This interview isn’t what you expected, is it?

It’s certainly better.
I’m looking at pictures of Joanna Newsom now. She’s a lovely girl, very young. And in only one picture she has a harp.

You could ask her, ‘Why do you play the harp?’
I’d love to talk to a harpist. The only harpist I ever knew was Harpo Marx.

Who are some musicians you haven’t had on yet that you’d like to?
My staff picks a lot of them. We’re having Kid Ink on in January. It’d be fascinating to learn why he chose that name. Why would you call yourself Kid Ink?

Because he’s riddled with tattoos.
Well, they all are. [Producer jumps in to name some DJs they’ll be having on in the next year] It’s amazing to me that DJs become famous.

Have you ever seen an EDM show?
Only in Vegas. The guys play these records back and forth, and the crowd goes insane. But they get a lot of money. I guess they have a sense of taste and know what the audience likes. And they know how to keep an evening moving… This show, “Larry King Now,” is the most I’ve done with modern musical artists. We didn’t do it over at CNN. We’d do it over at CNN if they’d killed somebody [laughs]. I’d be on the lookout if they were wanted. “Mopey Joe Wink! Wanted for the murder of his parents! See it tonight. Listen to the whole grisly story.”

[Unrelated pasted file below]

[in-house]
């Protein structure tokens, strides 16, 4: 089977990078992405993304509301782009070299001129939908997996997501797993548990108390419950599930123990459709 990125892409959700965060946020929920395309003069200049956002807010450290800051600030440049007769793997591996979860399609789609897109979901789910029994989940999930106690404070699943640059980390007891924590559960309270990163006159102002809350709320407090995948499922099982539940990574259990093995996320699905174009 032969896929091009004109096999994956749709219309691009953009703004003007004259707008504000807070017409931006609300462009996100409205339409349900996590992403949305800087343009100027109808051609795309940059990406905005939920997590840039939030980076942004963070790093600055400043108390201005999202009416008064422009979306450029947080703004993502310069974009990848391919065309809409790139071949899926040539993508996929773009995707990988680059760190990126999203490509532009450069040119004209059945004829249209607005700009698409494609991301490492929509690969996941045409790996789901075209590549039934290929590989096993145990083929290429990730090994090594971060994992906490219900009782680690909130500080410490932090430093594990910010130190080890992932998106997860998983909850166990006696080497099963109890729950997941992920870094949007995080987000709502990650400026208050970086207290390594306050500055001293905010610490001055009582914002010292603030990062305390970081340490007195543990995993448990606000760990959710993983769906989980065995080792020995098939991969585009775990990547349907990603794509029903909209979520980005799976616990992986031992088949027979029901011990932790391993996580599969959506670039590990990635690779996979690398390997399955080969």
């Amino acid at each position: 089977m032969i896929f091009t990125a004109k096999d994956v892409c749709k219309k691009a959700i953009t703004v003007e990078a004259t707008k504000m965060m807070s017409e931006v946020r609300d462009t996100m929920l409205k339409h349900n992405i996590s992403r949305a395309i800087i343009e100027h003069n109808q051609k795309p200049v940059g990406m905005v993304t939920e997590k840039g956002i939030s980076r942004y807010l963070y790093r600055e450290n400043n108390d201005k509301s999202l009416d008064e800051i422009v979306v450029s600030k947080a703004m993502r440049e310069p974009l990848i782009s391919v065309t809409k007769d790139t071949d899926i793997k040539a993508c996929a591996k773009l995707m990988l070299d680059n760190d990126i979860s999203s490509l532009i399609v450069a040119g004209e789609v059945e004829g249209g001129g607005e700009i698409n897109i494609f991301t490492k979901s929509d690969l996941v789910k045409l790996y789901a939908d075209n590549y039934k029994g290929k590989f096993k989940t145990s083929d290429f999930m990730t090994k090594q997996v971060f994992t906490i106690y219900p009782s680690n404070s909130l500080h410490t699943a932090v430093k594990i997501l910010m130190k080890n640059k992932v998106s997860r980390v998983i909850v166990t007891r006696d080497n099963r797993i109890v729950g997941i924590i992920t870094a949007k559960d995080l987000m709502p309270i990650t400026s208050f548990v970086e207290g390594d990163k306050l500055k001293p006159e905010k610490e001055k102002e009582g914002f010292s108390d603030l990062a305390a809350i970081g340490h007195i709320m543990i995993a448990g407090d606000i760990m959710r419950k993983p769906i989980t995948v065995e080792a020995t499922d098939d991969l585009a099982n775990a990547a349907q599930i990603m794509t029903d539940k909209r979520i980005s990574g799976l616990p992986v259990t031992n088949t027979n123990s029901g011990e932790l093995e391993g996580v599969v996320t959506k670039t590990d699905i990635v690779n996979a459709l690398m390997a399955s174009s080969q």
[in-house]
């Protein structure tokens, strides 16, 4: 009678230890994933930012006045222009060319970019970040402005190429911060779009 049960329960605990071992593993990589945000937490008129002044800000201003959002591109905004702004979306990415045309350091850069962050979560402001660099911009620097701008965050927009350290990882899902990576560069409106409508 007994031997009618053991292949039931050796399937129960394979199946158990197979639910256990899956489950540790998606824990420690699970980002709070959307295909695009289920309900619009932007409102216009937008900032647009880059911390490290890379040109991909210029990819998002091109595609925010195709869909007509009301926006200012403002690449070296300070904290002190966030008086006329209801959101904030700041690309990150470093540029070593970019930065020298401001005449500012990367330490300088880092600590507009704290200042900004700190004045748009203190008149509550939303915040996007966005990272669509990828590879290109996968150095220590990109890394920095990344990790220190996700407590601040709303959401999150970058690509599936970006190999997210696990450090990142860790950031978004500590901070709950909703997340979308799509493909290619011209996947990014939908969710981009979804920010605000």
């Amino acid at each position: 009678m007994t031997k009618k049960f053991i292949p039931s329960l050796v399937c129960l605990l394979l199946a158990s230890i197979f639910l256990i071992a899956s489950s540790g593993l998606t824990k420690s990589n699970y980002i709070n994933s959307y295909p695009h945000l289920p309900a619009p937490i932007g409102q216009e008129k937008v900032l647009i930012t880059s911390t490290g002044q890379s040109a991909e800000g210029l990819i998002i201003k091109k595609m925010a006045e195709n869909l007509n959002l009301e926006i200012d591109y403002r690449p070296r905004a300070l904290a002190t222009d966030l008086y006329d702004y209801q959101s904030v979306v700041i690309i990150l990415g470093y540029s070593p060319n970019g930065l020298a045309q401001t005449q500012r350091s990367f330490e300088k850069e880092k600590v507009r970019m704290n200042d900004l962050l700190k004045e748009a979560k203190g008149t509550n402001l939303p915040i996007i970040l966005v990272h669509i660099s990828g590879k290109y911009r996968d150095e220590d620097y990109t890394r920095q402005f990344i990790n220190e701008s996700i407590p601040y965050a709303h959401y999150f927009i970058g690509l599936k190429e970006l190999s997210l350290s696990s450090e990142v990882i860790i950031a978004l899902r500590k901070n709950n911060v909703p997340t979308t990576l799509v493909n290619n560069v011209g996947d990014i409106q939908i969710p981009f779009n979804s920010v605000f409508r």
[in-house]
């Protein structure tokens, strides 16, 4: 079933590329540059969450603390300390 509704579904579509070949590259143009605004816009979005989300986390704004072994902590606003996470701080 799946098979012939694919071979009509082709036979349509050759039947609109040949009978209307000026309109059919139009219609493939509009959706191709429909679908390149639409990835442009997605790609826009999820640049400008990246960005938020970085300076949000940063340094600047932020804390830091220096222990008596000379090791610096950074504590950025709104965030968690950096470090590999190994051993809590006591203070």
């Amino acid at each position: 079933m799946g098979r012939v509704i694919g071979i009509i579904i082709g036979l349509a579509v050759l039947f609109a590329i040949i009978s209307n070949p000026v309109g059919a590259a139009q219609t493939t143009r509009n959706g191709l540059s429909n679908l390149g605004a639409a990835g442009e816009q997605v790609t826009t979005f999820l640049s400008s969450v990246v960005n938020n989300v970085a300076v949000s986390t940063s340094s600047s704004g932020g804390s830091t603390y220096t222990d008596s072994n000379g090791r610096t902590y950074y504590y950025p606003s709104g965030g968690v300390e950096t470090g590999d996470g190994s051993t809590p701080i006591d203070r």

Is there anything else you’d like to talk about?
I’m very happy to meet these people. To learn about what young people are listening and dancing to. It makes me feel young. I don’t feel my age. Every time I interview someone younger I feel that. Music is the key to our lives. It’s universal, it is what it is, it goes through changes, and I do agree that today, anything goes.

What are you doing for New Year's Eve?
My family has a home in Utah that we’re going to. My 15-year-old son’s going to play in a baseball stadium in Australia. My kids are all flying up to Utah. I guess I’ll have a good time. I say I guess because I don’t ski. I go up to Robert Redford’s place. I usually have one evening with him. We search for the New York Times. Watch TV, go to movies, be bored a lot. Happy to be around the family. I host the annual Christmas party at my house. My wife invites about 300 Mormons over to watch an atheist Jew make a fool of himself.

Jonathan Peltz is Noisey's Chief Larry King Correspondent. Follow him on Twitter.